This kind of clause is called a "participle clause" (specifically, a "present participle clause"). They're not easy to learn, because they express a wide variety of meanings. On the other hand, they're very nice because you can convery a lot of meaning very succinctly and cohesively. Note that they're a feature of written English and seldom come up in spoken English.
Here's a nice short article on the subject. You might want to look up 分词从句 on Baidu for more:
In the example you gave, the participial clause expresses REASON. Without with participle clause, the sentence looks like this:
"This industry is the world's leading industrial contributor, because it produces over 6 per cent of the world's gross national product."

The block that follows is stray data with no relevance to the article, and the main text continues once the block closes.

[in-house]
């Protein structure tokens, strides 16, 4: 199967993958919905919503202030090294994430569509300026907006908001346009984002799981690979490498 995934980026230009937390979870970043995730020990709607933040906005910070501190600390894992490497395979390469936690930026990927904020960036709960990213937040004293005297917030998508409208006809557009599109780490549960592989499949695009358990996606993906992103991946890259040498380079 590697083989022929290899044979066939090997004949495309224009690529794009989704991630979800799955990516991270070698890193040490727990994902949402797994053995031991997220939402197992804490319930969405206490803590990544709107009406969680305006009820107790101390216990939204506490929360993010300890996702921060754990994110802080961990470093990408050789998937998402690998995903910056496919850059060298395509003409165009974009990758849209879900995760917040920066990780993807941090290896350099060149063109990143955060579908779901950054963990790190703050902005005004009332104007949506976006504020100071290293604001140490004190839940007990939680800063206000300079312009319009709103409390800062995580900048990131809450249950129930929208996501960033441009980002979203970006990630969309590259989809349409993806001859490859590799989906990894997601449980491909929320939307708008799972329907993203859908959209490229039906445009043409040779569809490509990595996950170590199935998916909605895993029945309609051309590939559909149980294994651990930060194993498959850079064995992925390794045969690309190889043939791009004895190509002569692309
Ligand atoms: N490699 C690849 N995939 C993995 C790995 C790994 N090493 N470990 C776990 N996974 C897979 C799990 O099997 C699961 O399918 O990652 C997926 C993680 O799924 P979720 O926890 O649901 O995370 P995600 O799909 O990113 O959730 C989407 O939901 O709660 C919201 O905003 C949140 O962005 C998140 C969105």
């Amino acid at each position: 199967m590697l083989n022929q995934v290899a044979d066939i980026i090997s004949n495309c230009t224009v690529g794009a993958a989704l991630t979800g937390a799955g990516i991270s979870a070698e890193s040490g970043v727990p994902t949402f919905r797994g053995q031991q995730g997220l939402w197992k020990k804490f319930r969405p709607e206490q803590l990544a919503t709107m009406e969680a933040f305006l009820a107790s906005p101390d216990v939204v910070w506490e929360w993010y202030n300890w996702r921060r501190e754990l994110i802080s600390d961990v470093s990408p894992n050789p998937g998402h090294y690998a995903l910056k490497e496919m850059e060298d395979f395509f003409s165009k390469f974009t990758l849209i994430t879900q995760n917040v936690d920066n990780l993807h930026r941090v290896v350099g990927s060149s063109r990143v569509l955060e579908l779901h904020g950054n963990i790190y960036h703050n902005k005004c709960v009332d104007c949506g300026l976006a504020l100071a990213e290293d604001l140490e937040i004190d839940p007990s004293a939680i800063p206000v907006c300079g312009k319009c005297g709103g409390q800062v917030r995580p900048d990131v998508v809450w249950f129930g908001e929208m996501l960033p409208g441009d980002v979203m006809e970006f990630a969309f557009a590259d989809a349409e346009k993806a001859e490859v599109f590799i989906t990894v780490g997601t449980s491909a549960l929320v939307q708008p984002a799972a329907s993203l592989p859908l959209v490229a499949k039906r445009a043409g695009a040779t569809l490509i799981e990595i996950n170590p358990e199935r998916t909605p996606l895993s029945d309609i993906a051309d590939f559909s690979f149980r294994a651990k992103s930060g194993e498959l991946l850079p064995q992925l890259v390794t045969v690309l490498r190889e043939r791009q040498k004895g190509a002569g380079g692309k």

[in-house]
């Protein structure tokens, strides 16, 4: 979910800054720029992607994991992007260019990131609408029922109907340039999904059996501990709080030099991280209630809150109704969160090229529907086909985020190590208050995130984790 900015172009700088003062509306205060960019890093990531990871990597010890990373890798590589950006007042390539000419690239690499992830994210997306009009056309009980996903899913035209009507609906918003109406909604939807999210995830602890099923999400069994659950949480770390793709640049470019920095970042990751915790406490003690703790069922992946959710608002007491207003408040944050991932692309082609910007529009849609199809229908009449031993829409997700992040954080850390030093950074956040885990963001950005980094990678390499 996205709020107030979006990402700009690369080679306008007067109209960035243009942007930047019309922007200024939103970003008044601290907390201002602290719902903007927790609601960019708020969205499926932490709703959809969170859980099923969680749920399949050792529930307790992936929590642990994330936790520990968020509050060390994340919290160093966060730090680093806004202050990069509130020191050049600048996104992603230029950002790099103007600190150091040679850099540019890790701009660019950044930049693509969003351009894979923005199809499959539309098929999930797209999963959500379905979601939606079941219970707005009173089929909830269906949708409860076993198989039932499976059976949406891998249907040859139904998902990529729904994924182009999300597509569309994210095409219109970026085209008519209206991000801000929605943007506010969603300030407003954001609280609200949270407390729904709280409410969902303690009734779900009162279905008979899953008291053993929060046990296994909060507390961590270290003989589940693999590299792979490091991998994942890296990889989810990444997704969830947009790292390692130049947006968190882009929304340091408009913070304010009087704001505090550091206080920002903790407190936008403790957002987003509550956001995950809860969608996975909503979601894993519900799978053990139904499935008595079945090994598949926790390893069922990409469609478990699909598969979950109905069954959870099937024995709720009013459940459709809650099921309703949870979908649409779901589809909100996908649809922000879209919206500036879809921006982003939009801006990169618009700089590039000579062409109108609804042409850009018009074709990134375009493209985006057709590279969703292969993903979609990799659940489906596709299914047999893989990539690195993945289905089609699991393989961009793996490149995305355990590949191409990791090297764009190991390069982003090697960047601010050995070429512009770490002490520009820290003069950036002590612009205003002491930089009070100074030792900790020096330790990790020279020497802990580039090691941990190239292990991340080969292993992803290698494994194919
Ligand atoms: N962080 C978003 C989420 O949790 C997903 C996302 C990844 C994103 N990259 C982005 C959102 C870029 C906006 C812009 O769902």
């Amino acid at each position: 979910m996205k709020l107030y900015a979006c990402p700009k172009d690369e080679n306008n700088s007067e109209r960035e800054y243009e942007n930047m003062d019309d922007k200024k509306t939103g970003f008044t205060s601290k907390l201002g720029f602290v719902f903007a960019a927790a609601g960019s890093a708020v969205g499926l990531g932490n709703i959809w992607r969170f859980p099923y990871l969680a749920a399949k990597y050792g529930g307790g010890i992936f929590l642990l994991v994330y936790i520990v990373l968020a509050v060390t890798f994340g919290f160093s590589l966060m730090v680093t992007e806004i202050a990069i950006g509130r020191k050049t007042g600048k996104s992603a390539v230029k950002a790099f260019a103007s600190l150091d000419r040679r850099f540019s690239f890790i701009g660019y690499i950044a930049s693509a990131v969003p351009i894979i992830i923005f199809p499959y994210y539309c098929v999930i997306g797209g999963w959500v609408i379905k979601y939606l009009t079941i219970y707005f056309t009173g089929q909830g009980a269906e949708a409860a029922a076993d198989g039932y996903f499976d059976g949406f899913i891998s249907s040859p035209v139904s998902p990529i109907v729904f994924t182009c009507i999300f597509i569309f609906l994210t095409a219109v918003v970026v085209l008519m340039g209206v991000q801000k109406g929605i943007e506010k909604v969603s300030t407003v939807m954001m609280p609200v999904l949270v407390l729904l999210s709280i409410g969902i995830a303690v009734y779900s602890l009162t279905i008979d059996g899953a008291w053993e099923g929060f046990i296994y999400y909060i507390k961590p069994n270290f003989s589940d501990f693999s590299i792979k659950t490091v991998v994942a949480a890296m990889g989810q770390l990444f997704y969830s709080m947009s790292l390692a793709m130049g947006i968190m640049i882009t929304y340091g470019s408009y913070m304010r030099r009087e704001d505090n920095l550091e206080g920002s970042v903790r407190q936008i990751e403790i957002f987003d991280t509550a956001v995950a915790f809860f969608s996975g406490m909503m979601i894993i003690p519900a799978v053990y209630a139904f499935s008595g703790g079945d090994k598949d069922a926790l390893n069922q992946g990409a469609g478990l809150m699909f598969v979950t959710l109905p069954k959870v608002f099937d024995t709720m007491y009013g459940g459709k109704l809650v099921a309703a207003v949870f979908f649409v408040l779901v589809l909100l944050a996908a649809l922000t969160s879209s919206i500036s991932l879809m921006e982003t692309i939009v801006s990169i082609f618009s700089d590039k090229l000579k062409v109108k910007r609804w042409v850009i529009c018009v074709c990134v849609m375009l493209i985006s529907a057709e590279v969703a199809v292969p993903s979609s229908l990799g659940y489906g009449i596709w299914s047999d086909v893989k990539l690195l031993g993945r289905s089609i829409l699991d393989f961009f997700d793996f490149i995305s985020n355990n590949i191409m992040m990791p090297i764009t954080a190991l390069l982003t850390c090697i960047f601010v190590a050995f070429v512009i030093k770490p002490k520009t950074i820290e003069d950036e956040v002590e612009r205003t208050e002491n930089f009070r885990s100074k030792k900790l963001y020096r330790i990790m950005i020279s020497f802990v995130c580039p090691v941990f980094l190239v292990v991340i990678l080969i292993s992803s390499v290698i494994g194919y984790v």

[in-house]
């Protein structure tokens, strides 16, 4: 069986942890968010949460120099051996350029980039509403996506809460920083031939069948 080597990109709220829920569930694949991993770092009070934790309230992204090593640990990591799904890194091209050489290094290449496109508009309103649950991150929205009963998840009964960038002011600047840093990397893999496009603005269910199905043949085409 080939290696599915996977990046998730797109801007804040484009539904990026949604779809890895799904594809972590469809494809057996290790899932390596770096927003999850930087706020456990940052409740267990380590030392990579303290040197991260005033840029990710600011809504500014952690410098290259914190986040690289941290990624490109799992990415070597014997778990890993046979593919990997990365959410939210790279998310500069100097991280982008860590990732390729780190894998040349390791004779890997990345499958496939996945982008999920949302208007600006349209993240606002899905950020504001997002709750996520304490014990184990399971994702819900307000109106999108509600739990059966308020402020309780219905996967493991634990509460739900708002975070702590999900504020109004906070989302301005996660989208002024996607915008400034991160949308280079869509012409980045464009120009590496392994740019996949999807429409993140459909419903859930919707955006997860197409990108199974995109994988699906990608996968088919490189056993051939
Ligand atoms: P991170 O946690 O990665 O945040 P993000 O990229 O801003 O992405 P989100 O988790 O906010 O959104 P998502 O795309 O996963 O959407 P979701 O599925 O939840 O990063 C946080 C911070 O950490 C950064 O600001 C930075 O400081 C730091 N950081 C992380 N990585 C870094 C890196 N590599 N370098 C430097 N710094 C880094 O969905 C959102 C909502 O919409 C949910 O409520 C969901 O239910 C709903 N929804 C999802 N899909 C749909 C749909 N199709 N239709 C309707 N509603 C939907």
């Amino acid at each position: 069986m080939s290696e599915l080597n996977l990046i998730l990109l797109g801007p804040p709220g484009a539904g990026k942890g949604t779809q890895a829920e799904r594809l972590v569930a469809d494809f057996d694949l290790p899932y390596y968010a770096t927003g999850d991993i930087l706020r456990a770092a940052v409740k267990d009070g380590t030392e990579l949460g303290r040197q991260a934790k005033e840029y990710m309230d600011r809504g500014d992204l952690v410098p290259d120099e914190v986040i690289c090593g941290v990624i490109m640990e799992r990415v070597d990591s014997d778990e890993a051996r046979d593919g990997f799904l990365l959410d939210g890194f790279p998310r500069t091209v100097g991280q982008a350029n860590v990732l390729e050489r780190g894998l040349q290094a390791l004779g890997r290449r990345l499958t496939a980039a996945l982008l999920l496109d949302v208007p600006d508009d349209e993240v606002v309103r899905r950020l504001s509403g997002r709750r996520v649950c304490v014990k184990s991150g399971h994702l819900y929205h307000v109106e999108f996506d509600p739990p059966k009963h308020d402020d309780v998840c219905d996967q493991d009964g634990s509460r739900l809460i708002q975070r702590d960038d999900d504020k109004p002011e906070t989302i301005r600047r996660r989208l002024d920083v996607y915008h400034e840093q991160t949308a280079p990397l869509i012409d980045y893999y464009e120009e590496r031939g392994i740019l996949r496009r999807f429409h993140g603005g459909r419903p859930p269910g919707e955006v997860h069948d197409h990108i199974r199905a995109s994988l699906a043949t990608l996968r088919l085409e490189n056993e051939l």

If you want some practice, do some much research on the subject and try rewriting the following using present participle clauses.
1. I really wanted to go to Beijing, because I am from there
2. I couldn't afford the train ticket to Beijing, because I had no money
3. I found myself in Tianjin instead of Beijing, because I had fallen asleep on the train
4. I was fined 10,000 yuan, because the train official (had) found out I didn't have a ticket